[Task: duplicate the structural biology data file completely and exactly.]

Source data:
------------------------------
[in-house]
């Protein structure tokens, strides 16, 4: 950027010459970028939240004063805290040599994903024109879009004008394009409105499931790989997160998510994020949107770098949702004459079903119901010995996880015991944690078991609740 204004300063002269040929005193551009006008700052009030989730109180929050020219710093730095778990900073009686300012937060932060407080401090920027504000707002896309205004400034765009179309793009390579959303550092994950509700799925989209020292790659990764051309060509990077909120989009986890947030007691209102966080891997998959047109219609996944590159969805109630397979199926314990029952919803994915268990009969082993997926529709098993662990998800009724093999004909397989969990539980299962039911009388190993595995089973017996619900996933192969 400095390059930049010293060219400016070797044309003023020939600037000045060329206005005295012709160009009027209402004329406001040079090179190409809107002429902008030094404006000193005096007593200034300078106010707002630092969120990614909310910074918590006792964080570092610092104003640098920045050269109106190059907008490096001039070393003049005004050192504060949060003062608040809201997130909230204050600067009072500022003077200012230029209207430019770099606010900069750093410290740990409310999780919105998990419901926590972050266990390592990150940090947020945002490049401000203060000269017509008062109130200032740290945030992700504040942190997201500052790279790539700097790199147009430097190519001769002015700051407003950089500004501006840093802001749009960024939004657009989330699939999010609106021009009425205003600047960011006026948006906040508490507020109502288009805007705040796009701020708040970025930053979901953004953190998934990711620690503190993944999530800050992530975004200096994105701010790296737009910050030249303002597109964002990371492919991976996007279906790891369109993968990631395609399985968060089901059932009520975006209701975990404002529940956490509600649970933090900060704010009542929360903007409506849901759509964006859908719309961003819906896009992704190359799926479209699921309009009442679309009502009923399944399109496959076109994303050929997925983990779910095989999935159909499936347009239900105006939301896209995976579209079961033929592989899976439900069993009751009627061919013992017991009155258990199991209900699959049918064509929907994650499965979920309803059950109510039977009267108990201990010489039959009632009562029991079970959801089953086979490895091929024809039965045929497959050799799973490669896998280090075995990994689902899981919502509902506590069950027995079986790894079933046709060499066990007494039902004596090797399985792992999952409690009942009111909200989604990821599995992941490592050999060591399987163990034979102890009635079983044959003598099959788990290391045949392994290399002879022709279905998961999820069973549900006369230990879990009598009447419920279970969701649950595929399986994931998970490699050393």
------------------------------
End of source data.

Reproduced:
[in-house]
């Protein structure tokens, strides 16, 4: 950027010459970028939240004063805290040599994903024109879009004008394009409105499931790989997160998510994020949107770098949702004459079903119901010995996880015991944690078991609740 204004300063002269040929005193551009006008700052009030989730109180929050020219710093730095778990900073009686300012937060932060407080401090920027504000707002896309205004400034765009179309793009390579959303550092994950509700799925989209020292790659990764051309060509990077909120989009986890947030007691209102966080891997998959047109219609996944590159969805109630397979199926314990029952919803994915268990009969082993997926529709098993662990998800009724093999004909397989969990539980299962039911009388190993595995089973017996619900996933192969 400095390059930049010293060219400016070797044309003023020939600037000045060329206005005295012709160009009027209402004329406001040079090179190409809107002429902008030094404006000193005096007593200034300078106010707002630092969120990614909310910074918590006792964080570092610092104003640098920045050269109106190059907008490096001039070393003049005004050192504060949060003062608040809201997130909230204050600067009072500022003077200012230029209207430019770099606010900069750093410290740990409310999780919105998990419901926590972050266990390592990150940090947020945002490049401000203060000269017509008062109130200032740290945030992700504040942190997201500052790279790539700097790199147009430097190519001769002015700051407003950089500004501006840093802001749009960024939004657009989330699939999010609106021009009425205003600047960011006026948006906040508490507020109502288009805007705040796009701020708040970025930053979901953004953190998934990711620690503190993944999530800050992530975004200096994105701010790296737009910050030249303002597109964002990371492919991976996007279906790891369109993968990631395609399985968060089901059932009520975006209701975990404002529940956490509600649970933090900060704010009542929360903007409506849901759509964006859908719309961003819906896009992704190359799926479209699921309009009442679309009502009923399944399109496959076109994303050929997925983990779910095989999935159909499936347009239900105006939301896209995976579209079961033929592989899976439900069993009751009627061919013992017991009155258990199991209900699959049918064509929907994650499965979920309803059950109510039977009267108990201990010489039959009632009562029991079970959801089953086979490895091929024809039965045929497959050799799973490669896998280090075995990994689902899981919502509902506590069950027995079986790894079933046709060499066990007494039902004596090797399985792992999952409690009942009111909200989604990821599995992941490592050999060591399987163990034979102890009635079983044959003598099959788990290391045949392994290399002879022709279905998961999820069973549900006369230990879990009598009447419920279970969701649950595929399986994931998970490699050393």